Facebook Data Changes Create Sales Opportunities for Publishers
Facebook has been under serious scrutiny lately as more is revealed about Cambridge Analytica’s use of the social networks’ user information. Cambridge Analytica, a third party data brokerage firm, and Facebook are now the subjects of multiple investigations for the improper use of user data to target political advertising on Facebook. Since the revelation, Facebook has lost stock value, many users are deleting their accounts, Mark Zuckerberg has been in closed door meetings to help determine the networks’ next moves and he will be testifying before Congress. Not to mention he’s taking shade from Apple’s CEO, Tim Cook, claiming that Facebook cannot possibly be putting the needs of the consumer first when the consumer is the product they are selling.
As a result of the fallout, Facebook announced it would pull back on its relationships with data brokers. This change could be a huge opportunity for publishers.
What Exactly Did Facebook Do?
Facebook is shutting down its Partner Categories program where brands use third-party data to deliver ads to highly specific groups of people. Partner Categories, which pulled from data aggregation partnerships with companies like Epsilon and Acxiom, allowed advertisers to target customers based on behavior that happened outside Facebook. It’s the reason you can target cat owners in the Bay Area who make more than $100,000 a year.
Where is all that data coming from? Grocery store loyalty cards, warranty purchases, you name it. Individuals’ data is auctioned off to the highest bidder and it is then used to sell products to them. Now, marketers are trained to target their desired audience in this exact fashion.
Will Facebook’s Changes Affect Ad Buyers?
This move may have accelerated publishing companies’ ability to sell hard against Facebook, especially in the brand categories that were relying heavily on this data. A few news outlets have reported that some categories will be more affected than others — such as entertainment companies, retail or consumer packaged goods, and automotive. Small and local businesses are also most likely relying on Facebook advertising to reach their exact target customer.
What’s the Opportunity for Publishers?
Beyond the need to ramp up their first party data collection efforts, sales teams should be jumping for joy at the opportunity to discuss the latest Facebook changes with current and potential clients.
Distrust of Facebook is at an all time high (that article was written before the Cambridge Analytica scandal). Small, medium and large businesses have flocked to social media for its targeting and reach capabilities in the past few years, which is why Facebook and Google own 63% of the digital advertising spend. So what would it mean to your business if suddenly even 5% of that was up for grabs?
So where should you start?
First of all, do you have a list of clients, lost business or prospects that you’ve seen running ads on social media? Start there. Likely they’ve heard about what’s happening with Facebook, but are unsure how it will affect their targeting capabilities and overall advertising strategy.
Secondly, make sure you are well versed on what exactly is happening with Facebook, as it truly is changing everyday. Keep in mind, this doesn’t mean Facebook isn’t a good place to spend your marketing dollars — so don’t go into a meeting ready to trash the social media giant either.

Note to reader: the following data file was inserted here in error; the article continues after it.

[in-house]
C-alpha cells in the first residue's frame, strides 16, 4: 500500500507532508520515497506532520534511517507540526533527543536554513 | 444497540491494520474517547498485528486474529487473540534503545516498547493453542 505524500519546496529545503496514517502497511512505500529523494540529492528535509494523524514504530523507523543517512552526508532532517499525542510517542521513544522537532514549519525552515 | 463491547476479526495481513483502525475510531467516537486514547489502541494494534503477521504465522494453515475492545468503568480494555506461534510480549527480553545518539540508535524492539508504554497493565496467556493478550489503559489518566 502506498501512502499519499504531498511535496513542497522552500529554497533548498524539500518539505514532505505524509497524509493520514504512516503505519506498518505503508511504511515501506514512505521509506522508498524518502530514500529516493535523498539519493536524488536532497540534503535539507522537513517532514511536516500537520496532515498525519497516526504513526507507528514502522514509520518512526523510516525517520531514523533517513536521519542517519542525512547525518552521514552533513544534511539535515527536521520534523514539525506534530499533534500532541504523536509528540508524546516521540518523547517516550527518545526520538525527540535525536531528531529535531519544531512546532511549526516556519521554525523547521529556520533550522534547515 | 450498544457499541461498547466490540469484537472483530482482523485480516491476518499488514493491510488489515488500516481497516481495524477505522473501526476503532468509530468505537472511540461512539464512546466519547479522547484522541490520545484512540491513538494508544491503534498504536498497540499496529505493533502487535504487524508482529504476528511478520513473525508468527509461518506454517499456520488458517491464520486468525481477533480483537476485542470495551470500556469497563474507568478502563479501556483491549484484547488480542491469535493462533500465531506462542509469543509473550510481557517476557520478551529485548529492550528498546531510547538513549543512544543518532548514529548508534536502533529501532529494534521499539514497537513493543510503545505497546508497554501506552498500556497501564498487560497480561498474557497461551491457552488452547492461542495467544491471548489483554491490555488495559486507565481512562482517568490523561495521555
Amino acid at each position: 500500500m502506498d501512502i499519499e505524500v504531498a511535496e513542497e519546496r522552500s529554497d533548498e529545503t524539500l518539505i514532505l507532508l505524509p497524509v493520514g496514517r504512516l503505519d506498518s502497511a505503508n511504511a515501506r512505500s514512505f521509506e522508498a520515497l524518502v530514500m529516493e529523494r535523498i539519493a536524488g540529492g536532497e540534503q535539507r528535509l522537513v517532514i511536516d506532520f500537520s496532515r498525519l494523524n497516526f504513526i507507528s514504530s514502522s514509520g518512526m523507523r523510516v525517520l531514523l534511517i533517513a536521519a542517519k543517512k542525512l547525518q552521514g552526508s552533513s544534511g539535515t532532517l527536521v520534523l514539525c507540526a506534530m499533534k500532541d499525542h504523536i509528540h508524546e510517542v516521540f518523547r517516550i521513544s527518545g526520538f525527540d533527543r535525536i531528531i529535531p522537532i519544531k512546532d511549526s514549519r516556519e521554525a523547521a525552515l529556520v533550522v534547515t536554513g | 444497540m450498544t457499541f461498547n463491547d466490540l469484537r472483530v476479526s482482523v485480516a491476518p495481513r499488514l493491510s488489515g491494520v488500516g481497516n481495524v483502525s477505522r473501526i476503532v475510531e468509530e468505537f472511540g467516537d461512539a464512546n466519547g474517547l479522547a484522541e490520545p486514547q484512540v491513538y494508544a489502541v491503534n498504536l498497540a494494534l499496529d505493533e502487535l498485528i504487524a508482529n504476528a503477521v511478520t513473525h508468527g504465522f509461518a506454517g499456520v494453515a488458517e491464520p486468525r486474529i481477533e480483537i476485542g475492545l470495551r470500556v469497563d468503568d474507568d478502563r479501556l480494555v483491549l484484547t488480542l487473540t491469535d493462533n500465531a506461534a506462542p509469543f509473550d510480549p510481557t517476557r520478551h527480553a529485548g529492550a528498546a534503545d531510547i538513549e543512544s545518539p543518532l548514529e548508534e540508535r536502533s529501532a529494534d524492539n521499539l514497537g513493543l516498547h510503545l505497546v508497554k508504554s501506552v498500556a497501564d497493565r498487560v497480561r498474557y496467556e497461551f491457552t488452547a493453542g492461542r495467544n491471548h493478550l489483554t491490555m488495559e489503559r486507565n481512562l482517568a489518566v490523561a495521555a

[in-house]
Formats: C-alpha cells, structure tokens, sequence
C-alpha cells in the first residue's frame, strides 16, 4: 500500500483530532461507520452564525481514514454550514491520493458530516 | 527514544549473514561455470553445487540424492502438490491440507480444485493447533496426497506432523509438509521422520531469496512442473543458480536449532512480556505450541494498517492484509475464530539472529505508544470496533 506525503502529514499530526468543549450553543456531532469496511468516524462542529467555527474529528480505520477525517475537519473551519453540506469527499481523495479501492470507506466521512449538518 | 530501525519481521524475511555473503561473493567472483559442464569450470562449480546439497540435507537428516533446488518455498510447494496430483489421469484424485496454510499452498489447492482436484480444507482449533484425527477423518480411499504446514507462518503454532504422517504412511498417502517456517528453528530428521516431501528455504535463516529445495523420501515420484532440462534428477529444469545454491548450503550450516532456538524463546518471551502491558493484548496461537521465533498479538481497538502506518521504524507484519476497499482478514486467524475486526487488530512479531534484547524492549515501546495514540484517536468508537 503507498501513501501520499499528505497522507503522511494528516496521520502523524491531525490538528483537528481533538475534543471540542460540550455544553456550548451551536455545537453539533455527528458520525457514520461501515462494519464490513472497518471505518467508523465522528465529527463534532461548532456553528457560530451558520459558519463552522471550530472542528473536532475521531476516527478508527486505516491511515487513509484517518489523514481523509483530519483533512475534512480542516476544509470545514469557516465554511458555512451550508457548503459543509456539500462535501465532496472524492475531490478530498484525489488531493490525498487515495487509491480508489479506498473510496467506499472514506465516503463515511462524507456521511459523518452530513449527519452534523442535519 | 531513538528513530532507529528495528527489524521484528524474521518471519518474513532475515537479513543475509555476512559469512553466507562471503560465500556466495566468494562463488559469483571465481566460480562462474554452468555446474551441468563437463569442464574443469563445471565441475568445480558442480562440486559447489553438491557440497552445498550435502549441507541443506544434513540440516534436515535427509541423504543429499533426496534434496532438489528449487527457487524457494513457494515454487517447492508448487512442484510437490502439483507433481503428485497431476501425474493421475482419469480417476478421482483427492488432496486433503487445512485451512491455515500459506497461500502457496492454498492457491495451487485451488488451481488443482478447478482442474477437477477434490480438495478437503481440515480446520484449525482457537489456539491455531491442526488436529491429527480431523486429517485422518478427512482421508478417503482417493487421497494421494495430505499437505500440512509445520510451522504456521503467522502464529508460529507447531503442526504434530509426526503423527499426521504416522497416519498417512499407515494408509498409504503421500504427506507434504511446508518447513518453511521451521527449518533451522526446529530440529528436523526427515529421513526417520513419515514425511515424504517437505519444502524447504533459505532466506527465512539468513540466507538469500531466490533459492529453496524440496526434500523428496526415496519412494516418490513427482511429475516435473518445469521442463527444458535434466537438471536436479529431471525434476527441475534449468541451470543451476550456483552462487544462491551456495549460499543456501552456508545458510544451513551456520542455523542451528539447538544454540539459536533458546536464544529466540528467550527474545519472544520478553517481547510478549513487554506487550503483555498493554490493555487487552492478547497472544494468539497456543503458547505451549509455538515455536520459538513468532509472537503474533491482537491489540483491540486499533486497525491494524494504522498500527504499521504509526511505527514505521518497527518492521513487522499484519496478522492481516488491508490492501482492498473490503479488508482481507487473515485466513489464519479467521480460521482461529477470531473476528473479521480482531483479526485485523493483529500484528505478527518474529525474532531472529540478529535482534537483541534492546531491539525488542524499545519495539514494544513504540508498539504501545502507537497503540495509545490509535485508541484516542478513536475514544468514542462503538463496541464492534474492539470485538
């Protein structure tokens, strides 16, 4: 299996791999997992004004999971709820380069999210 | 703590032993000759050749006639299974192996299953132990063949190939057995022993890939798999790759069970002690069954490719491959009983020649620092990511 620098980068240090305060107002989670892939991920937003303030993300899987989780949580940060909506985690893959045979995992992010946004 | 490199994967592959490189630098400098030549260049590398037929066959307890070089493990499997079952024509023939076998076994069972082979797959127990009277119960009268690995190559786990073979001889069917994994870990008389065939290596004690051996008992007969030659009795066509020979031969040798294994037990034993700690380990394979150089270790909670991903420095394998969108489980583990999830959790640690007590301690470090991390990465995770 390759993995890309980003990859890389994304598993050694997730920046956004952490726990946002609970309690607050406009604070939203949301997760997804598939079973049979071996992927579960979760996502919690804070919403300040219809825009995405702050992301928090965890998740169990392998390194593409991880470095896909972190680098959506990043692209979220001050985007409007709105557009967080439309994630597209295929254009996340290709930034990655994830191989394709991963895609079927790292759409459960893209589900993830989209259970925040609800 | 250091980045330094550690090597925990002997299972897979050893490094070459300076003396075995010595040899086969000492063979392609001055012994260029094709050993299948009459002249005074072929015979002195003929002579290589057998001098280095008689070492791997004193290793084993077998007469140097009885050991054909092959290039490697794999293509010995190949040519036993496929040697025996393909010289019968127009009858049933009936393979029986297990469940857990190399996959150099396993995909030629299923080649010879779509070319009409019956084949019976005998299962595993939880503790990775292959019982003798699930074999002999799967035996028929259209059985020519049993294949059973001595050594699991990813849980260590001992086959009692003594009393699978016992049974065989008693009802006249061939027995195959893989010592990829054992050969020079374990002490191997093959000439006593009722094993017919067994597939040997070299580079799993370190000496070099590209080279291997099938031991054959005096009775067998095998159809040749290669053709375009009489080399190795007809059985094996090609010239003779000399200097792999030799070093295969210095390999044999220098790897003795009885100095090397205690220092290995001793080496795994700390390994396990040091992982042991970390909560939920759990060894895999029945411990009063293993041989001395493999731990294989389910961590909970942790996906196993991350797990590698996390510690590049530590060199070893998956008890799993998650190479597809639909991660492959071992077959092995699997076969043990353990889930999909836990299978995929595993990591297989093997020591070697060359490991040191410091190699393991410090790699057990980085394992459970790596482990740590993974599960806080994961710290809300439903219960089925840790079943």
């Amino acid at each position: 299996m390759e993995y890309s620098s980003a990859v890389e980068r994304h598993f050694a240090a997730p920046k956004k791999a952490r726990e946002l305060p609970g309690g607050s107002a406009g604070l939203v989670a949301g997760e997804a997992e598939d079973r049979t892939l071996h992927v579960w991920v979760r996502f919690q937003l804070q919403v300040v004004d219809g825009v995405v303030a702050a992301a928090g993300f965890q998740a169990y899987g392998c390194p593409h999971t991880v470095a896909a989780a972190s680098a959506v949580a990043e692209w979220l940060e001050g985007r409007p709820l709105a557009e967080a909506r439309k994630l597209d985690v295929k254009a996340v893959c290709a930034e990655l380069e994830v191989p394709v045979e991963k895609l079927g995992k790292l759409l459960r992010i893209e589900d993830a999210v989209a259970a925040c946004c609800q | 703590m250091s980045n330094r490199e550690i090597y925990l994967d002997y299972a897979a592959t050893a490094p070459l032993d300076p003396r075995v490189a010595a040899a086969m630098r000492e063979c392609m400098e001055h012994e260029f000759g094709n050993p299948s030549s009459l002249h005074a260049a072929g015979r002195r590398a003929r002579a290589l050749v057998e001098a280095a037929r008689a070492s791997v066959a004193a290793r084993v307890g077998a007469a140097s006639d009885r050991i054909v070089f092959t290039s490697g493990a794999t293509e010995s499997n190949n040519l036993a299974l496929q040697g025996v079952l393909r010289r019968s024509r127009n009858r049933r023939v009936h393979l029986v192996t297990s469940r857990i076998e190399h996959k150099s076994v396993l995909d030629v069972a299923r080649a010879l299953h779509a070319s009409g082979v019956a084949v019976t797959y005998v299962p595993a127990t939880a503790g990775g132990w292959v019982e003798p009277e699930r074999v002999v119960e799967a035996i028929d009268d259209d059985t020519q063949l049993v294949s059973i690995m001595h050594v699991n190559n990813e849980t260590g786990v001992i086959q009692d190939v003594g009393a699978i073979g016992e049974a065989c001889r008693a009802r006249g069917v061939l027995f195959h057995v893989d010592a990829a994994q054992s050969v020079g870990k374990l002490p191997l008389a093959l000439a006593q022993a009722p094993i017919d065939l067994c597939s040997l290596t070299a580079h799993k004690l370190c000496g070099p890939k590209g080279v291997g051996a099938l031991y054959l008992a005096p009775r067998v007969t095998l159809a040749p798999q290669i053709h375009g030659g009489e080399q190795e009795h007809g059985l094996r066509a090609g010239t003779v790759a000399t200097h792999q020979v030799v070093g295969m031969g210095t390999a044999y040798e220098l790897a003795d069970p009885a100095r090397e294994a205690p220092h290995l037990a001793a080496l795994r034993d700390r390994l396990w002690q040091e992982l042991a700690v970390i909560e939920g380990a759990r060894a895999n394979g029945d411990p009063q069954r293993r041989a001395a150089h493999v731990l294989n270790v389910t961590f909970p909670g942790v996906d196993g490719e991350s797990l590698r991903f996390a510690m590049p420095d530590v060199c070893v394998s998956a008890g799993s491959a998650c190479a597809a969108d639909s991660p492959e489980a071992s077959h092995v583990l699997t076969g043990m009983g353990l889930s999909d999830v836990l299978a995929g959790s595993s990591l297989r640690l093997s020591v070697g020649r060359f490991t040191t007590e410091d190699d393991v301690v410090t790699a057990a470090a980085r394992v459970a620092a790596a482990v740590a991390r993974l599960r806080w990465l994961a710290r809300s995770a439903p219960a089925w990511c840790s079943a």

Ask questions. How are they spending their marketing dollars on social media right now? What concerns do they have about Facebook shutting off third-party data targeting? Find out what their concerns are so you can better formulate a pitch.
Next, be ready to tout your own audience and targeting capabilities. One of the draws of Facebook advertising is that business can reach exactly who they want when they want. Share how you can do the same for your niche or market. Brag about the trust you have from your loyal consumer base and first-party data. Hopefully your company has the capability to use your first-party data for off-site ad targeting. Facebook’s elimination of Partner Categories doesn’t prevent you from bringing your own data to their platform and targeting users on behalf of marketers.
Finally, craft a proposal that touches on their concerns, their goals and possibly one that even continues to use Facebook advertising but maybe to a lesser extent. Make sure you have the data to back it up. Encourage a diversification of their marketing spend, especially while the social media space is so volatile.
Salespeople should be setting up meetings with their clients and prospects today to discuss how they are handling the changes Facebook is making with its data. If some smaller businesses haven’t heard about Facebook’s recent announcement about discontinuing its relationship with major data providers, all the better. You can sound like the expert when you tell them.
Use this as an opportunity to improve your consultative relationship with your clients and prospects — likely, they’re confused and struggling with the changes, too. Position yourself as a trusted partner to help guide them. Audience relationships are more important now than ever before. Talk to your clients, show them how you do business. You could be that knight in shining armor they’ve been waiting for.
Editor’s Note: Learn more about How Media Salespeople Should Use Data to Make Sales.
Melissa Chowning is the CEO of Twenty-First Digital, where she guides her clients’ digital strategies and audience development efforts to drive traffic, engagement, and retention. Formerly the Audience Development Director of D Magazine, Portland Monthly and Seattle Met, Melissa understands that the key to audience growth is also monetization. When she’s not immersed in the digital world, you’ll likely find her reading, listening to podcasts, and keeping busy with her two children, both under the age of 6.